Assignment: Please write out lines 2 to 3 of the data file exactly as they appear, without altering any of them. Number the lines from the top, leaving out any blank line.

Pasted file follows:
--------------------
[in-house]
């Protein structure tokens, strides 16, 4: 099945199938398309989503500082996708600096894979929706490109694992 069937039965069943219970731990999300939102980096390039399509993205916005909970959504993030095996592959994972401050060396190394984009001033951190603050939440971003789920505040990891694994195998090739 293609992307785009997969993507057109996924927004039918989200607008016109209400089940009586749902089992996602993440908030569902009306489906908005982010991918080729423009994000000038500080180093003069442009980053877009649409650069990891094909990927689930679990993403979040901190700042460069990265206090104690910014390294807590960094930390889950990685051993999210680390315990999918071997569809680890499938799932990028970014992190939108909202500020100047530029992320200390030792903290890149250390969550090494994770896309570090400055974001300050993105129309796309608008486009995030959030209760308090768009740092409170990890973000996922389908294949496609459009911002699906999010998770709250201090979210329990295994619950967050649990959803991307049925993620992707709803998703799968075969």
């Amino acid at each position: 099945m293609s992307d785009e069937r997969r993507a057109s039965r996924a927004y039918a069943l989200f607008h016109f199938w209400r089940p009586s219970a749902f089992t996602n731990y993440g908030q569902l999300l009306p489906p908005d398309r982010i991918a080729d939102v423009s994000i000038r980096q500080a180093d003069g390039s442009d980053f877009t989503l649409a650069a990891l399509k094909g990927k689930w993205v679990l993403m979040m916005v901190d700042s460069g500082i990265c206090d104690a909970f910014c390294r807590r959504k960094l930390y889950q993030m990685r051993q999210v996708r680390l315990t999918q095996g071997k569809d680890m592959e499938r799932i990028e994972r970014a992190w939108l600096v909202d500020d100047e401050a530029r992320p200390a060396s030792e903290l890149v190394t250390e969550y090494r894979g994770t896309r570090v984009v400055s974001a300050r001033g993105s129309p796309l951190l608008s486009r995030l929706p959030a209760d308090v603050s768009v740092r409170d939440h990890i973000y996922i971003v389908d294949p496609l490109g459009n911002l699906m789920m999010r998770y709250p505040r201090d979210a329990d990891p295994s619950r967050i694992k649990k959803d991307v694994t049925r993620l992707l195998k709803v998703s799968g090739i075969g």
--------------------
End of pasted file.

């Protein structure tokens, strides 16, 4: 099945199938398309989503500082996708600096894979929706490109694992 069937039965069943219970731990999300939102980096390039399509993205916005909970959504993030095996592959994972401050060396190394984009001033951190603050939440971003789920505040990891694994195998090739 293609992307785009997969993507057109996924927004039918989200607008016109209400089940009586749902089992996602993440908030569902009306489906908005982010991918080729423009994000000038500080180093003069442009980053877009649409650069990891094909990927689930679990993403979040901190700042460069990265206090104690910014390294807590960094930390889950990685051993999210680390315990999918071997569809680890499938799932990028970014992190939108909202500020100047530029992320200390030792903290890149250390969550090494994770896309570090400055974001300050993105129309796309608008486009995030959030209760308090768009740092409170990890973000996922389908294949496609459009911002699906999010998770709250201090979210329990295994619950967050649990959803991307049925993620992707709803998703799968075969």
């Amino acid at each position: 099945m293609s992307d785009e069937r997969r993507a057109s039965r996924a927004y039918a069943l989200f607008h016109f199938w209400r089940p009586s219970a749902f089992t996602n731990y993440g908030q569902l999300l009306p489906p908005d398309r982010i991918a080729d939102v423009s994000i000038r980096q500080a180093d003069g390039s442009d980053f877009t989503l649409a650069a990891l399509k094909g990927k689930w993205v679990l993403m979040m916005v901190d700042s460069g500082i990265c206090d104690a909970f910014c390294r807590r959504k960094l930390y889950q993030m990685r051993q999210v996708r680390l315990t999918q095996g071997k569809d680890m592959e499938r799932i990028e994972r970014a992190w939108l600096v909202d500020d100047e401050a530029r992320p200390a060396s030792e903290l890149v190394t250390e969550y090494r894979g994770t896309r570090v984009v400055s974001a300050r001033g993105s129309p796309l951190l608008s486009r995030l929706p959030a209760d308090v603050s768009v740092r409170d939440h990890i973000y996922i971003v389908d294949p496609l490109g459009n911002l699906m789920m999010r998770y709250p505040r201090d979210a329990d990891p295994s619950r967050i694992k649990k959803d991307v694994t049925r993620l992707l195998k709803v998703s799968g090739i075969g």